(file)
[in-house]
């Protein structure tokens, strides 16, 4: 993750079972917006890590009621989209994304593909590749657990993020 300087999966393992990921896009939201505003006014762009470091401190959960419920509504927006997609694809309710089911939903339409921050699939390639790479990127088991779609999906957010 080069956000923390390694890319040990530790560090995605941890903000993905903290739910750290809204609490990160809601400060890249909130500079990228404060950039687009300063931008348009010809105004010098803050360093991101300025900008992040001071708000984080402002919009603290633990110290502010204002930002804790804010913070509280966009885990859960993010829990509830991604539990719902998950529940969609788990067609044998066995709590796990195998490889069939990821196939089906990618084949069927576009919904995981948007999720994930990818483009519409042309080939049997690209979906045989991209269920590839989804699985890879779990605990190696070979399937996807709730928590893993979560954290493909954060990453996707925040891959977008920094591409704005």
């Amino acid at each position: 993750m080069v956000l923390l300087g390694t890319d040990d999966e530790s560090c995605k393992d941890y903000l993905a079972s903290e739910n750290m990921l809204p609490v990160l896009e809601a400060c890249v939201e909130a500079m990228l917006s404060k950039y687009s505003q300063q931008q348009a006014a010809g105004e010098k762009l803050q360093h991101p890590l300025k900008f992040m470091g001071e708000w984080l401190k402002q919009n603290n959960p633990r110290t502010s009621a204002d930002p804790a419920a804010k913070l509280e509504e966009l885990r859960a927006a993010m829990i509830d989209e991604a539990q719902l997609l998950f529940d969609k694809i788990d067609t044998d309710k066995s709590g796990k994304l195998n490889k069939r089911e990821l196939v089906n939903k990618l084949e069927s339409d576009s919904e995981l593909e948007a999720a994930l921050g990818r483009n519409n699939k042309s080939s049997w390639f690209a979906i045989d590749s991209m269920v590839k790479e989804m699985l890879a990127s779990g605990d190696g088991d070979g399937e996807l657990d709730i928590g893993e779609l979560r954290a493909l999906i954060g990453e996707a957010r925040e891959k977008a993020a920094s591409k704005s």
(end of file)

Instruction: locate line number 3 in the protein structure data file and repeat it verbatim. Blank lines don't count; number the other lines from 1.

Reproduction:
């Amino acid at each position: 993750m080069v956000l923390l300087g390694t890319d040990d999966e530790s560090c995605k393992d941890y903000l993905a079972s903290e739910n750290m990921l809204p609490v990160l896009e809601a400060c890249v939201e909130a500079m990228l917006s404060k950039y687009s505003q300063q931008q348009a006014a010809g105004e010098k762009l803050q360093h991101p890590l300025k900008f992040m470091g001071e708000w984080l401190k402002q919009n603290n959960p633990r110290t502010s009621a204002d930002p804790a419920a804010k913070l509280e509504e966009l885990r859960a927006a993010m829990i509830d989209e991604a539990q719902l997609l998950f529940d969609k694809i788990d067609t044998d309710k066995s709590g796990k994304l195998n490889k069939r089911e990821l196939v089906n939903k990618l084949e069927s339409d576009s919904e995981l593909e948007a999720a994930l921050g990818r483009n519409n699939k042309s080939s049997w390639f690209a979906i045989d590749s991209m269920v590839k790479e989804m699985l890879a990127s779990g605990d190696g088991d070979g399937e996807l657990d709730i928590g893993e779609l979560r954290a493909l999906i954060g990453e996707a957010r925040e891959k977008a993020a920094s591409k704005s």